The idea for the project emerged directly from a lecture by Masaru Emoto, featuring his inspiring work on the effect of certain human communications (words, prayers, and states of mind) on water crystals made visible via microscopic photography. The idea that there is a direct relationship between form and meaning, or form and consciousness is certainly nothing new to anyone who has studied Egyptian architecture intently (among many other traditions). However, Emoto’s studies have the advantage of being contemporary, scientifically rigorous, quite simple, test-able, and visible; all qualities making them more accessible to the average architecture student. Personal studies I was undertaking at the time on sacred geometry and bio-geometry emphasized the quite rigorous and exacting nature of producing forms and proportions that are most beneficial to people from an energetic perspective. This knowledge base, and approach to deriving form seemed in sharp contrast to the expressionistic, arbitrary shape- and blob-making I was observing as rampant in trade magazines and design studios alike. Placing an emphasis on archetypal forms, and the weight of signification they have carried for millennia, along with materials in their pure, as opposed to composite state, gave me a way to present an alternative approach to the derivation of form and its physical manifestation.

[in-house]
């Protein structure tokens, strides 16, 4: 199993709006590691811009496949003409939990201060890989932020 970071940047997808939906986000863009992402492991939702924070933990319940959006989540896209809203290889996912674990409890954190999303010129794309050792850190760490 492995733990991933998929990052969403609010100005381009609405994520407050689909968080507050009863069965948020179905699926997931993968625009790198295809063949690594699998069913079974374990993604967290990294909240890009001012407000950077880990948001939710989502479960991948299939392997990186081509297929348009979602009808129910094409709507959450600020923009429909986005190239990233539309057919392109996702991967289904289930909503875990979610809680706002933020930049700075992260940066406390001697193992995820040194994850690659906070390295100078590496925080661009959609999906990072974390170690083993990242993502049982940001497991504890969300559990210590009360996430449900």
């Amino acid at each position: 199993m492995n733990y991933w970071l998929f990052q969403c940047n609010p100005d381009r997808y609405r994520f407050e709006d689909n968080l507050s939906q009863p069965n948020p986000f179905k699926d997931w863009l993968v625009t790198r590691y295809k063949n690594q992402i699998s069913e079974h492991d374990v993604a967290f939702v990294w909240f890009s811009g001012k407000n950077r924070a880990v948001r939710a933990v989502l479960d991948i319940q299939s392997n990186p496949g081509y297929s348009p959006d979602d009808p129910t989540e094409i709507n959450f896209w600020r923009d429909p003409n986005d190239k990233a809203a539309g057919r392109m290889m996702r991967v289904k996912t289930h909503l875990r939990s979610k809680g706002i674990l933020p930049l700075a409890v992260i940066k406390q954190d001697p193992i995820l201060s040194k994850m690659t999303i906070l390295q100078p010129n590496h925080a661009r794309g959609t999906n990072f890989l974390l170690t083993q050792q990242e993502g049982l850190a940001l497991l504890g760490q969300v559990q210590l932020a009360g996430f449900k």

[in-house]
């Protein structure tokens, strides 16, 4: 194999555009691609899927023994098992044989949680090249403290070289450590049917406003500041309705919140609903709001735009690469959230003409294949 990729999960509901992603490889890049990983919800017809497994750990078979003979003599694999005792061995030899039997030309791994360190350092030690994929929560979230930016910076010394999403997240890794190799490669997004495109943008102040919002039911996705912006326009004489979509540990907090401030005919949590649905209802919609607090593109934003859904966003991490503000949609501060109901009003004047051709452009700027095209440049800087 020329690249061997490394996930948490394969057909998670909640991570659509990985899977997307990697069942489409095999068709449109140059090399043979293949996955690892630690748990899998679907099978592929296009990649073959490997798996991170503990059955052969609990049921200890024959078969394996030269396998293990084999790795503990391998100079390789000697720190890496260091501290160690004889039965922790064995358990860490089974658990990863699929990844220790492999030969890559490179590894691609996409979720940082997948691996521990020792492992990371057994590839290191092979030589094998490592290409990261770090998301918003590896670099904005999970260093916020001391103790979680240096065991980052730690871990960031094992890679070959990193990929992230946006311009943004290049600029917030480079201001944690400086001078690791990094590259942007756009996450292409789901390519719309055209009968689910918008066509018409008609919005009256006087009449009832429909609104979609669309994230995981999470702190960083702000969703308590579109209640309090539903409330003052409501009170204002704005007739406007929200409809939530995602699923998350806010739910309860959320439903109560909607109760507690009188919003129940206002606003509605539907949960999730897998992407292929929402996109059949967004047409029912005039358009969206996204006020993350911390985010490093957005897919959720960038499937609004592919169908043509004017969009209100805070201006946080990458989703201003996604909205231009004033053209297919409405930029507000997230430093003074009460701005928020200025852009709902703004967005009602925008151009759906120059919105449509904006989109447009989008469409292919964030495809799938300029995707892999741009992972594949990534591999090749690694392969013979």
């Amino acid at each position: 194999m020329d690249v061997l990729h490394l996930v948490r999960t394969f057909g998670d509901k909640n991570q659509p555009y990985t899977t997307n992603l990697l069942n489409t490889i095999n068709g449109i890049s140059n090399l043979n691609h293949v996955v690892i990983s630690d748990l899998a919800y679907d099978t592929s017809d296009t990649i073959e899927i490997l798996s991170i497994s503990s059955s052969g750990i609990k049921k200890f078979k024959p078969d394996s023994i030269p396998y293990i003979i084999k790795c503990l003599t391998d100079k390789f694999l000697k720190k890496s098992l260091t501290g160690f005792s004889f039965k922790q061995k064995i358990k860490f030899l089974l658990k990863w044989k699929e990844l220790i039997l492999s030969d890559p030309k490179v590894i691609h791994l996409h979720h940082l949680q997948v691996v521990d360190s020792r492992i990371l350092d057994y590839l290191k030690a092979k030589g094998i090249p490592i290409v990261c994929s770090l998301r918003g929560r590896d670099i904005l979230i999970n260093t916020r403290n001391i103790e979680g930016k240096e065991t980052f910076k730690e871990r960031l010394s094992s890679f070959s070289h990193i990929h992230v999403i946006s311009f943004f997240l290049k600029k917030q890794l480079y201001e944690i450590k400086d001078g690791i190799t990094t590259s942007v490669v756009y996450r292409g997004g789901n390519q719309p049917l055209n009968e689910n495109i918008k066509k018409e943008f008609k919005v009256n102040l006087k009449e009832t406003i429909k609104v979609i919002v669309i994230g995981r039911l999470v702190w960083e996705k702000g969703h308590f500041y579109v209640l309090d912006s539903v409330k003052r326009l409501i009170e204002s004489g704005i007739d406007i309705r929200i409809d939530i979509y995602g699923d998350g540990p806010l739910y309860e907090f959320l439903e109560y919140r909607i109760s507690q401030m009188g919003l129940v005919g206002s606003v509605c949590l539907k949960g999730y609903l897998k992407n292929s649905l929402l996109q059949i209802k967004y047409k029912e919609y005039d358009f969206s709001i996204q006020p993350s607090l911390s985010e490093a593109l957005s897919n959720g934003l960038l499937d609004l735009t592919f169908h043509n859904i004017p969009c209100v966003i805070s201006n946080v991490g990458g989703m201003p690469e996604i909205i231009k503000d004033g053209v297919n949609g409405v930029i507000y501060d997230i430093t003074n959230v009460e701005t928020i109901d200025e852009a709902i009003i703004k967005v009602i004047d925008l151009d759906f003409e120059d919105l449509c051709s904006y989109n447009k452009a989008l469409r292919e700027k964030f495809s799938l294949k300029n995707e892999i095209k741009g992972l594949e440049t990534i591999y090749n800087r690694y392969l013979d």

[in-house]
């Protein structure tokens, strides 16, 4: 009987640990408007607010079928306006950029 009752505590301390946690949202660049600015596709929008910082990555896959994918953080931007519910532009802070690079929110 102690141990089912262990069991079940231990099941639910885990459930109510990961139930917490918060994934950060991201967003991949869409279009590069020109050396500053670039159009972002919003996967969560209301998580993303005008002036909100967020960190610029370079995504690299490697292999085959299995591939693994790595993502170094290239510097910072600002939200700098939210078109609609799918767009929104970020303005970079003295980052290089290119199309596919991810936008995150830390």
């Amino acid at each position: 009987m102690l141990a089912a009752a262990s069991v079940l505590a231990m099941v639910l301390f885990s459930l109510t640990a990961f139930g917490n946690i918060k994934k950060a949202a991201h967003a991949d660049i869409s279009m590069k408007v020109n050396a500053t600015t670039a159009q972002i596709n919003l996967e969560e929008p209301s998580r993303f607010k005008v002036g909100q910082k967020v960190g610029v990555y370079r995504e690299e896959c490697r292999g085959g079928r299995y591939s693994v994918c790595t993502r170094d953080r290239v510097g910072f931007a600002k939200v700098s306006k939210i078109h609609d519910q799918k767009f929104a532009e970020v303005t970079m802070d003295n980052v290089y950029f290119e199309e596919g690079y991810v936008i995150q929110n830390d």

In both of the studios outlined above, I found more receptivity than resistance to the rather unusual, rather esoteric explorations in which I invited my students to engage. In some cases, individual students actually expressed sentiments of relief and of inspiration to be given the opportunity explicitly to explore the more intuitive, more spiritual side of creativity, against the backdrop of a predominately rational approach to design method they usually experience in school. The process and outcome of the longer projects for which these were relatively brief introductions, were enriched greatly by these ‘excursions’. I found the level of engagement, outside research, and seriousness of intent among the students to be significantly higher than in a more ‘typical’ studio. The students seemed to feel they had more at stake, and that they were up to something that was somehow more important than usual. They seemed to sense a higher purpose, and a higher standard than the norm. They also proved very capable of dancing back and forth with great agility between consideration of pragmatic issues, and more intuitive explorations.
While these experiences were baby-steps toward reintegrating the sacred into the everyday in my professional life, they taught me not to fear venturing into pedagogical waters not generally encountered in architectural studios. I learned my students could swing with it, and swim with me, just fine.